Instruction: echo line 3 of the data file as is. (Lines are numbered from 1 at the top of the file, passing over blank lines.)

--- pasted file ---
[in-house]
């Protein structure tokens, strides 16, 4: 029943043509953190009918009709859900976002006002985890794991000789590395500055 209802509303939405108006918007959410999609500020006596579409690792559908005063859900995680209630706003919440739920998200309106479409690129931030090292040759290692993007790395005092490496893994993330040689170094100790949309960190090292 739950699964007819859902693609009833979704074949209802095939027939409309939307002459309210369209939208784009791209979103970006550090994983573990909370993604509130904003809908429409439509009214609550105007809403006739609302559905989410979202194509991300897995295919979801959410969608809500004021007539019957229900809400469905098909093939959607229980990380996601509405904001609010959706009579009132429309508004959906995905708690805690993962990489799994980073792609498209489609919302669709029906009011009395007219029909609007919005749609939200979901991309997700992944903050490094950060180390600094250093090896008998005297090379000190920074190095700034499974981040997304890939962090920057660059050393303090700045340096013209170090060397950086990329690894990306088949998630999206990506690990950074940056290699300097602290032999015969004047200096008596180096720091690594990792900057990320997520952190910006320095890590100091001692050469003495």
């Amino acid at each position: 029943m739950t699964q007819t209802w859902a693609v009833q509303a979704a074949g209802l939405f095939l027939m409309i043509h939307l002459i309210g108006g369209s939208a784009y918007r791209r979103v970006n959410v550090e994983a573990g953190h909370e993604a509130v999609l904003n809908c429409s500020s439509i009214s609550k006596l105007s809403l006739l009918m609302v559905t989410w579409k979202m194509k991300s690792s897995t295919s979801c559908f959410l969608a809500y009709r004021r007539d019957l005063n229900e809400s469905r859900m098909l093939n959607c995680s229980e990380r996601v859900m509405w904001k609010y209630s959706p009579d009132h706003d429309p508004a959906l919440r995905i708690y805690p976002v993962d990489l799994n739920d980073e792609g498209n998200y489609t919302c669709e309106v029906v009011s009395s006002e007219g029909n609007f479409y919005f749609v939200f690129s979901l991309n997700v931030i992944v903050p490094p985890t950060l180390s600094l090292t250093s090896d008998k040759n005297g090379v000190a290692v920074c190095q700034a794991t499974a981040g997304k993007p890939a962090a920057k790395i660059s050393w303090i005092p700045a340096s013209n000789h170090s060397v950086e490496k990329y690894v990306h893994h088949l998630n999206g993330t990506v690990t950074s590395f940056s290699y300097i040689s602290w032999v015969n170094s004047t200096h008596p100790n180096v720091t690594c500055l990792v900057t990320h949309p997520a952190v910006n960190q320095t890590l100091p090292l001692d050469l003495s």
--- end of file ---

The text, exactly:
């Amino acid at each position: 029943m739950t699964q007819t209802w859902a693609v009833q509303a979704a074949g209802l939405f095939l027939m409309i043509h939307l002459i309210g108006g369209s939208a784009y918007r791209r979103v970006n959410v550090e994983a573990g953190h909370e993604a509130v999609l904003n809908c429409s500020s439509i009214s609550k006596l105007s809403l006739l009918m609302v559905t989410w579409k979202m194509k991300s690792s897995t295919s979801c559908f959410l969608a809500y009709r004021r007539d019957l005063n229900e809400s469905r859900m098909l093939n959607c995680s229980e990380r996601v859900m509405w904001k609010y209630s959706p009579d009132h706003d429309p508004a959906l919440r995905i708690y805690p976002v993962d990489l799994n739920d980073e792609g498209n998200y489609t919302c669709e309106v029906v009011s009395s006002e007219g029909n609007f479409y919005f749609v939200f690129s979901l991309n997700v931030i992944v903050p490094p985890t950060l180390s600094l090292t250093s090896d008998k040759n005297g090379v000190a290692v920074c190095q700034a794991t499974a981040g997304k993007p890939a962090a920057k790395i660059s050393w303090i005092p700045a340096s013209n000789h170090s060397v950086e490496k990329y690894v990306h893994h088949l998630n999206g993330t990506v690990t950074s590395f940056s290699y300097i040689s602290w032999v015969n170094s004047t200096h008596p100790n180096v720091t690594c500055l990792v900057t990320h949309p997520a952190v910006n960190q320095t890590l100091p090292l001692d050469l003495s």